Ruby was the bookkeeper of the McCollums' business operations and, according to Jacobs, kept a record book that mysteriously disappeared. Presumably it listed the names of white, well-heeled customers. 

When the Ku Klux Klan came for Ruby at the local jail, she wasn't there, Jacobs says. She later ended up in a state insane asylum in Chattahoochee and was eventually released. "The mystery is: How did a black woman do a crime of this sort and live to tell about it?" asks Jacobs. 

To this day, there are still a lot of unknowns. Did Ruby's husband know she was involved in a sexual relationship with Adams, who was the father of one of her children? Was the relationship consensual? 

Jacobs says it's likely Ruby was pressured into having sex with her doctor. "Back then in the South white powerful men did what they wanted," he says. "It was almost like an extension of slavery. But something in the mix stirred Ruby to become so angry that she felt like the only way out of whatever she was caught in was to kill this man."

When writing the book for the musical "Ruby" with his brother, Jacobs says he drew on his own experience of how he was looked down upon by some people in Sarasota after he decided to form WBTT. "Some people thought I was rising above my station," he says, when he decided to found a theater and direct after a career as an actor and teacher in Sarasota.

At one point in the early days of WBTT, Jacobs says he was so discouraged that he considered throwing in the towel and moving away. When he met playwright August Wilson in the early 2000s at the Black Theatre Festival in Winston-Salem, North Carolina, Jacobs says he told Wilson that he was thinking of leaving Sarasota. Wilson, the late author of 10 plays, including "Fences" and "Ma Rainey's Black Bottom," told him to stay put.

Interviewing Jacobs under a framed 2021 New York Times article about the success of WBTT and reading about Jacobs' many accolades, including the Larry Leon Hamlin Producer Award at the 2015 National Black Theatre Festival in Winston-Salem, it's hard to imagine those dark days. Today, audiences flock to WBTT's campus, which officially opened in 2020, giving it a permanent home after years in temporary, rented spaces.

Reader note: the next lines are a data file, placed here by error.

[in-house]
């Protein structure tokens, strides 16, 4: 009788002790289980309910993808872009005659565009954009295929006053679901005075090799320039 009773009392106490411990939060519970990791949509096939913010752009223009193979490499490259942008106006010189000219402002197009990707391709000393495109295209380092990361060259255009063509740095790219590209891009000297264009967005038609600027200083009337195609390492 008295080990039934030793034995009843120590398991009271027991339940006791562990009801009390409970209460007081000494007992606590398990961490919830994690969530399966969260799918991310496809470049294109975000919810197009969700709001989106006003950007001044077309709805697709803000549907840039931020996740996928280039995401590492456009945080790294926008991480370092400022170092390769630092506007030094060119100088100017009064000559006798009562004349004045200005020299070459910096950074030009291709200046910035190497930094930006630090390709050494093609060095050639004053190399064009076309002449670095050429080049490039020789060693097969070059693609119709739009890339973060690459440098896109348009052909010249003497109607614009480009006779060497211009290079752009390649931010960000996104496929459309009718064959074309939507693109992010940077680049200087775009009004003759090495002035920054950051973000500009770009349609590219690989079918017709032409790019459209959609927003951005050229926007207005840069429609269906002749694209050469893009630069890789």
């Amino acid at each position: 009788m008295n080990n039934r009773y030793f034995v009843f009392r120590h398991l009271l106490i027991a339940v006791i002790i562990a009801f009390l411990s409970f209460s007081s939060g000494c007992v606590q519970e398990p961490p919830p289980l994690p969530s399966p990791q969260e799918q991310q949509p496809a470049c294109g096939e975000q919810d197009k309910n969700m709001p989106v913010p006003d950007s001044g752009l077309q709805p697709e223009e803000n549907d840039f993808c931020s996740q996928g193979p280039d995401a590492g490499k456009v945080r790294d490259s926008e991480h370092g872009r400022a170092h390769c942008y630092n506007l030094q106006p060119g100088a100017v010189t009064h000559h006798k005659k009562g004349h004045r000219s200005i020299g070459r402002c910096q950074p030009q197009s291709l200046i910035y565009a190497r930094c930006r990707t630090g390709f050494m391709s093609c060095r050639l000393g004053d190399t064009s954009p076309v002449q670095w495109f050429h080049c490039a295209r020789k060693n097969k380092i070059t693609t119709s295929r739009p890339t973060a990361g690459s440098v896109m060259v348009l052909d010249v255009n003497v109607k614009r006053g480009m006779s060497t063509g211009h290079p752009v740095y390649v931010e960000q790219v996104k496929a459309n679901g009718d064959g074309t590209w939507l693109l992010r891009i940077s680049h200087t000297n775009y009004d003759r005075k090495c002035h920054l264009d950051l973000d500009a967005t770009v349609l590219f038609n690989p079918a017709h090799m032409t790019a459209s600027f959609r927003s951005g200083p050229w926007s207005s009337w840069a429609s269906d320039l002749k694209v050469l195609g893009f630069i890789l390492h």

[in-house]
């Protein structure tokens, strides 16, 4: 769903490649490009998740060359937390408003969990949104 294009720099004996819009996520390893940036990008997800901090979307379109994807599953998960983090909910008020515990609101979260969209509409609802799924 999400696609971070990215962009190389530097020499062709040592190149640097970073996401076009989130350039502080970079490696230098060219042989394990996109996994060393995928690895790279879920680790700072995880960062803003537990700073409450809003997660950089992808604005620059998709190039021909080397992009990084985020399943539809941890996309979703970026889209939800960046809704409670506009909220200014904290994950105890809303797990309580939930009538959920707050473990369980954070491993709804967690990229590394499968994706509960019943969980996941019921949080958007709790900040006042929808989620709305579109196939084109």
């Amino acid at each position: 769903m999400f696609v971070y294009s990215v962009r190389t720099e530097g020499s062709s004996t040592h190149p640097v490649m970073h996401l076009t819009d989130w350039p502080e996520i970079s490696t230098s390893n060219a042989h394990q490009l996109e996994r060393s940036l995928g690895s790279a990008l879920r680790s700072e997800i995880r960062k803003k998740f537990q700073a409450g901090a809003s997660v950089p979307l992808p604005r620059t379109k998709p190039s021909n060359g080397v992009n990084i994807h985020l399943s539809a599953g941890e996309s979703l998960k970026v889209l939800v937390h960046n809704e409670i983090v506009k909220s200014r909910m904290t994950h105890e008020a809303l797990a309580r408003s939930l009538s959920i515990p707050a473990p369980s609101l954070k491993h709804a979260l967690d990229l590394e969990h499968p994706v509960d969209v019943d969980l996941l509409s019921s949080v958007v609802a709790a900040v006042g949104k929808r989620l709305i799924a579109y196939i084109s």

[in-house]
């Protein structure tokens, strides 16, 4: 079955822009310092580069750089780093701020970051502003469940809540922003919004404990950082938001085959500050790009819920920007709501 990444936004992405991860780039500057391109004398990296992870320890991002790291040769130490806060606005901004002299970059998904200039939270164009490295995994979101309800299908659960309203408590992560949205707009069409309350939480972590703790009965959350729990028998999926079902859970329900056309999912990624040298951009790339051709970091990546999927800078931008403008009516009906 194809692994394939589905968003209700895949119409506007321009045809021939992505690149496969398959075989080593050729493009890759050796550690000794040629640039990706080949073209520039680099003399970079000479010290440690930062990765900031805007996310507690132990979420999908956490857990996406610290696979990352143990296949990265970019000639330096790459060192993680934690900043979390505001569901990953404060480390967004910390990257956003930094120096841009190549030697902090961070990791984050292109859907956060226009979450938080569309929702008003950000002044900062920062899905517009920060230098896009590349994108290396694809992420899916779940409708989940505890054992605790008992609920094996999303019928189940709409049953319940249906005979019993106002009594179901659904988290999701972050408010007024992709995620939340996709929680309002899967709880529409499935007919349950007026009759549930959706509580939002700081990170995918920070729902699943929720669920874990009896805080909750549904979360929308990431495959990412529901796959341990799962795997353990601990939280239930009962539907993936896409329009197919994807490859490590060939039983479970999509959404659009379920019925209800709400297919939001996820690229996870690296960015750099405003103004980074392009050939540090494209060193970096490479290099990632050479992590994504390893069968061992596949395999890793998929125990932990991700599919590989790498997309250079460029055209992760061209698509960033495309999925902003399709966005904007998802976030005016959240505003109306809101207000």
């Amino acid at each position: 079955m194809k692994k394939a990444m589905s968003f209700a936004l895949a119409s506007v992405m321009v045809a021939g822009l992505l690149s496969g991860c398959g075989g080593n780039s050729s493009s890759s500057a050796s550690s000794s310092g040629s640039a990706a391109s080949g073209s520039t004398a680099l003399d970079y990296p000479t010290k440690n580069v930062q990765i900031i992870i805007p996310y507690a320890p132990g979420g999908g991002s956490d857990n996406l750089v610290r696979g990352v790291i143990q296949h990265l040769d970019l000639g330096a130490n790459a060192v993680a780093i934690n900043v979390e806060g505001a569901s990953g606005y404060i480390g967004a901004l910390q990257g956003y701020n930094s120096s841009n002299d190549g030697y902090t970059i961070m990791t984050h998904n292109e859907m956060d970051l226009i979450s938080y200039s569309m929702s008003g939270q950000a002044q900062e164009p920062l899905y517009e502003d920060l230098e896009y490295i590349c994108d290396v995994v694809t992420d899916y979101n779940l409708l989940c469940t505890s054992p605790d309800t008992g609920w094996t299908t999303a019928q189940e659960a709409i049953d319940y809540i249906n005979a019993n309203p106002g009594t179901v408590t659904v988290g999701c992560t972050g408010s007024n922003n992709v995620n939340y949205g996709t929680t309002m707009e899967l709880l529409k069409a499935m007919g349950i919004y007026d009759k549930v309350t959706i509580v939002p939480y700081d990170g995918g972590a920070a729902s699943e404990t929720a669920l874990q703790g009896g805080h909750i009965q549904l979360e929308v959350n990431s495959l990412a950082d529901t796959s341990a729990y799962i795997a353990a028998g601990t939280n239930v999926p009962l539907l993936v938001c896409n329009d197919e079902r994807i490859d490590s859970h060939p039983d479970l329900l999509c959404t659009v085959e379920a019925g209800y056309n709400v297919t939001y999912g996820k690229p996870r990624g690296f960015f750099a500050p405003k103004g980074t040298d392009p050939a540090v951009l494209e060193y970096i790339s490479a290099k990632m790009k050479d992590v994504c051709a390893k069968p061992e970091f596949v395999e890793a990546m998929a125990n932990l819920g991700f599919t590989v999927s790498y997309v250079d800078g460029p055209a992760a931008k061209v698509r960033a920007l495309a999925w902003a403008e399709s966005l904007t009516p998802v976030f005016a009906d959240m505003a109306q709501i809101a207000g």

With Black residents making up less than 5% of Sarasota County's population, Jacobs has chosen a seemingly unlikely location for a theater with people of color performing shows about Black lives. Jacobs sees a parallel between WBTT audiences and the rich, sophisticated white patrons of Harlem's famed Cotton Club in the 1920s.

Despite the support of Sarasota's theatergoers, donors and influential champions such as Howard Millman, the retired producing artistic director of Asolo Repertory Theatre who serves on WBTT's board of trustees, WBTT was knocked flat by Covid just like all other theater companies.

The pandemic and its aftermath caused "Ruby" to be postponed, not just once, but two times. In the process, one story line was cut from the musical. "We originally had two stories," Jacobs says. The first was a fictional tale of a white sheriff's wife who was ready for change and the second was the mainly factual story of Hurston, who was already well known at the time but had not achieved the peak of her fame.

In the final version of "Ruby," Hurston is the narrator. She also sings. As fate would have it, the articles Hurston wrote for the Pittsburgh Courier were in an archives of Black newspapers that Jacobs had in his possession. As a result, he and his brother were able to work with original source material. 

Even though new songs were written, the running time for "Ruby" was cut from three to two hours, making it easier on audiences and improving the chances that "Ruby" will be produced elsewhere.

The cast is also different. It now includes Catara Brae (Ruby McCollum), Maurice Alpharicio (Sam McCollum), Larry Alexander (Dr. C. Leroy Adams) and Ashley Elizabeth Crowe (Zora Neale Hurston). 

For his part, Jacobs is pleased with the new "Ruby." "The third time is definitely the charm," he exults. Or, as Shakespeare once wrote, "All's well that ends well."



Monica Roman Gagnier

Monica Roman Gagnier is the arts and entertainment editor of the Observer. Previously, she covered A&E in Santa Fe, New Mexico, for the Albuquerque Journal and film for industry trade publications Variety and The Hollywood Reporter.